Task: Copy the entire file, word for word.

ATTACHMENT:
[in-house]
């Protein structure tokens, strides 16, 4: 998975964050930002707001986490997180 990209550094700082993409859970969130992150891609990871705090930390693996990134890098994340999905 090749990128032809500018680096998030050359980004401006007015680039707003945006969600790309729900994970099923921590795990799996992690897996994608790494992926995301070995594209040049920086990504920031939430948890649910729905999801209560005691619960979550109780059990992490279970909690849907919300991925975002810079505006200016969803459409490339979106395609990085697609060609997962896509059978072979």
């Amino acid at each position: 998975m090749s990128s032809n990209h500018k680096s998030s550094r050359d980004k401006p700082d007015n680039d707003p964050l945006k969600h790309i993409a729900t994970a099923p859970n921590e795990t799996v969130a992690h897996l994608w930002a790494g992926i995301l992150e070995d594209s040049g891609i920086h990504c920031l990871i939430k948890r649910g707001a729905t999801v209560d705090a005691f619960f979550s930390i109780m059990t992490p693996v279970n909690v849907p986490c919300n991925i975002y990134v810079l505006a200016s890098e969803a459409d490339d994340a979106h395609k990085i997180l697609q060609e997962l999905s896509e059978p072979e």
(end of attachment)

[in-house]
């Protein structure tokens, strides 16, 4: 998975964050930002707001986490997180 990209550094700082993409859970969130992150891609990871705090930390693996990134890098994340999905 090749990128032809500018680096998030050359980004401006007015680039707003945006969600790309729900994970099923921590795990799996992690897996994608790494992926995301070995594209040049920086990504920031939430948890649910729905999801209560005691619960979550109780059990992490279970909690849907919300991925975002810079505006200016969803459409490339979106395609990085697609060609997962896509059978072979």
């Amino acid at each position: 998975m090749s990128s032809n990209h500018k680096s998030s550094r050359d980004k401006p700082d007015n680039d707003p964050l945006k969600h790309i993409a729900t994970a099923p859970n921590e795990t799996v969130a992690h897996l994608w930002a790494g992926i995301l992150e070995d594209s040049g891609i920086h990504c920031l990871i939430k948890r649910g707001a729905t999801v209560d705090a005691f619960f979550s930390i109780m059990t992490p693996v279970n909690v849907p986490c919300n991925i975002y990134v810079l505006a200016s890098e969803a459409d490339d994340a979106h395609k990085i997180l697609q060609e997962l999905s896509e059978p072979e």